Category: Impact

Four guiding principles for choosing frameworks and indicators to assess research impact

Selecting a framework for assessing research impact can be difficult, especially for interdisciplinary studies and research in fields that do not have established forms impact assessment. In this post, Elena Louder, Carina Wyborn, Christopher Cvitanovic, Angela T. Bednarek, outline four principles for researchers designing impact assessment criteria for their work and suggest how a closer … Continued

Book Review: Good Economics for Hard Times: Better Answers to Our Biggest Problems by Abhijit V. Banerjee and Esther Duflo

In Good Economics for Hard Times: Better Answers to Our Biggest Problems, Nobel-Prize winning economists Abhijit V. Banerjee and Esther Duflo carefully lay out evidence to provide a grounded approach to tackling today’s most pressing global problems. With a focus on alleviating inequality and poverty, Banerjee and Duflo’s book clears a path for more interdisciplinary work centred on improving citizens’ … Continued

The relevance of political science and the public responsibility of political scientists

Political scientists face increasing demands to demonstrate the relevance of their research beyond the academy (the so-called ‘impact agenda’). Matthew Flinders argues that this should be seen less a threat to the discipline’s autonomy than an opportunity to rise to public responsibilities that have always accompanied a political science career. The ‘noble science of politics’ has … Continued

Book Review: Mass Appeal: Communicating Policy Ideas in Multiple Media by Justin Gest

In Mass Appeal: Communicating Policy Ideas in Multiple Media, Justin Gest offers a guide for researchers who want to improve their ability to make a policy impact with their research, exploring the strengths and weaknesses of different media for communicating research ideas and their implications. This book is likely to be useful for researchers across the career spectrum, from … Continued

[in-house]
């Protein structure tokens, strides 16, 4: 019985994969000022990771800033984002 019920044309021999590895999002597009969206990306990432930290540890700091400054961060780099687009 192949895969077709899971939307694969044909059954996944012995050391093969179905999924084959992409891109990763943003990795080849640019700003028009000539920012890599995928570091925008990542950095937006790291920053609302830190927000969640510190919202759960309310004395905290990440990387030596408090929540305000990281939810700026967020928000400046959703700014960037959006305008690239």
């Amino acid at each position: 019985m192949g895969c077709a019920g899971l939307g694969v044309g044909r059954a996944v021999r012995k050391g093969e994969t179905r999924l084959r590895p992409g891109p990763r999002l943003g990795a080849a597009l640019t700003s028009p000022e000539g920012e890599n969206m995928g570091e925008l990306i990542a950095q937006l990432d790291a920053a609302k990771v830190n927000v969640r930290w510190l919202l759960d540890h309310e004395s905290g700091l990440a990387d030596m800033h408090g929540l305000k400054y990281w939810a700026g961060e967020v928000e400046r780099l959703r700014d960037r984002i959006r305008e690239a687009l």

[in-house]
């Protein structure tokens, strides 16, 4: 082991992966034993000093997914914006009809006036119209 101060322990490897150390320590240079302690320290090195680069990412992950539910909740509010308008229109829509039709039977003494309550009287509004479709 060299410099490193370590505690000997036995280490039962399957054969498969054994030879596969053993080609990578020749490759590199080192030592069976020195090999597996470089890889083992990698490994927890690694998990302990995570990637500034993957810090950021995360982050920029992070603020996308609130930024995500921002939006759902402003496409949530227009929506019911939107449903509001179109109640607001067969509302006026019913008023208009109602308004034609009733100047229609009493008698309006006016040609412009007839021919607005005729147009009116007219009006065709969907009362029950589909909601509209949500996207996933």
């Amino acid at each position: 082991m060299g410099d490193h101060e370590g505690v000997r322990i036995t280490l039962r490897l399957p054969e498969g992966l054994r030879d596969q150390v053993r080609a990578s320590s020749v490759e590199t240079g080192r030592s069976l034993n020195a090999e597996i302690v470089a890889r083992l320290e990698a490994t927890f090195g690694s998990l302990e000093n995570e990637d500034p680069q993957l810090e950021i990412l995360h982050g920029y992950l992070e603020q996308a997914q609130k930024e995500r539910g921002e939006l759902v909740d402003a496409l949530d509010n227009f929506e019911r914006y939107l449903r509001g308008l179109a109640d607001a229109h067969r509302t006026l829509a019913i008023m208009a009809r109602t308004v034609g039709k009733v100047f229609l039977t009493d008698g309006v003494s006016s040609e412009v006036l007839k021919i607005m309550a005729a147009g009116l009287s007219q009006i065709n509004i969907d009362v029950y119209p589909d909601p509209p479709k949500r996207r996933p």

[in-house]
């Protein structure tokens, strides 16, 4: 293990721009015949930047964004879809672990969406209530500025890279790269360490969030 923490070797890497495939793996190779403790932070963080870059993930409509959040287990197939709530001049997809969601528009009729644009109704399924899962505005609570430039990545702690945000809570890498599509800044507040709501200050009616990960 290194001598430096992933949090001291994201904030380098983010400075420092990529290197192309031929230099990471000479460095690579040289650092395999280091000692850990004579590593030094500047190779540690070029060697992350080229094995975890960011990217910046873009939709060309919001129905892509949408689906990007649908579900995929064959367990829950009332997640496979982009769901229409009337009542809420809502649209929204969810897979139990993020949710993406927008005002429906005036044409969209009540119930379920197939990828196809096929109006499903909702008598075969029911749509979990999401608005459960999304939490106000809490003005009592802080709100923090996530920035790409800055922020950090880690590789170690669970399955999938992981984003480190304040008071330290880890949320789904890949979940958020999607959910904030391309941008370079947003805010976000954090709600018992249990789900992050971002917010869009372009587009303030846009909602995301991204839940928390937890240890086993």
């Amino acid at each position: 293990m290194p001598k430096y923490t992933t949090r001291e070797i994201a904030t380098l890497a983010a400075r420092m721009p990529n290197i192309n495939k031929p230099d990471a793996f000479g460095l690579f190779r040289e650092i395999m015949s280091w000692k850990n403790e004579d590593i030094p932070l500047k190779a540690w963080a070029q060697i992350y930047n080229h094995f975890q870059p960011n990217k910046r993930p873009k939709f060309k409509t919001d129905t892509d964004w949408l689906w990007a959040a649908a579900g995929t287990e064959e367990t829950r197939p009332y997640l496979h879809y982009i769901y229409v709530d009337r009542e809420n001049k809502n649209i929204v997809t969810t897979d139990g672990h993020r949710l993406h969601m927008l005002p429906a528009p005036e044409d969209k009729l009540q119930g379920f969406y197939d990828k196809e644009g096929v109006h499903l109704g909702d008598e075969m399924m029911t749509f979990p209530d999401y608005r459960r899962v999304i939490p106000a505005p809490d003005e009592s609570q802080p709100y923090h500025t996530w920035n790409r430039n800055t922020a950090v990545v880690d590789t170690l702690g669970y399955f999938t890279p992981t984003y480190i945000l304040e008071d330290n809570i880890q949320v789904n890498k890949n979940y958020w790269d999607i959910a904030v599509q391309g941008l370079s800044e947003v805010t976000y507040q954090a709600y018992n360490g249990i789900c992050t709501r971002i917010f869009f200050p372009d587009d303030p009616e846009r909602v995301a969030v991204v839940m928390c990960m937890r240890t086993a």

Works of fiction? Impact statements should focus on pathways to impact over short-term outcomes

As a precondition to receiving research funds, many research funders require applicants to state how their project will ultimately achieve impacts prior to any work being undertaken. Reflecting on a study of these impact statements made to the Science Foundation Ireland Investigators Programme, Lai Ma, argues that such statements often introduce a narrow short-term bias … Continued

The impacts agenda is an autonomous push for opening up and democratizing academia, not part of a neo-liberal hegemony

Improving academic impact has been given a bad name in some academic circles, who link it to a near-conspiracy theory view of the powers of ‘neo-liberalism’. But Patrick Dunleavy and Jane Tinkler argue that (despite one or two bureaucratic distortions, like the REF), the impacts agenda is centrally about enhancing the efficacy of scientific and … Continued

Should supervisors be training PhD students to achieve impact?

In addition to thesis writing, PhD candidates in SHAPE subjects are expected to be able to communicate their research to diverse audiences and also be prepared for careers outside of Higher Education. Should PhD supervision cover these areas, or does impact training sit more naturally elsewhere in the university ecosystem? In this post, Katherine Parker-Hay, … Continued

Common policy problems and what researchers can do about them

Impacting policy is difficult, not only because of the challenges translating research into policy-speak but also because of challenges inherent in the policymaking process itself. These include: the siloed nature of working, the lack of focus on prevention and imperatives for ministers to pursue short-term solutions. In this post, Raj Patel outlines these problems and … Continued

In the current climate, Rapid Ethnographic Assessments are the research method we need

This is the third post in a six-week series: Rapid or Rushed? exploring rapid response publishing in covid times. As part of the series, there will be a virtual roundtable on Friday 6th November, 1.30pm featuring Professor Joshua Gans (Economics in the Age of COVID-19, MIT Press and Richard Horton (The COVID-19 Catastrophe, Polity Press … Continued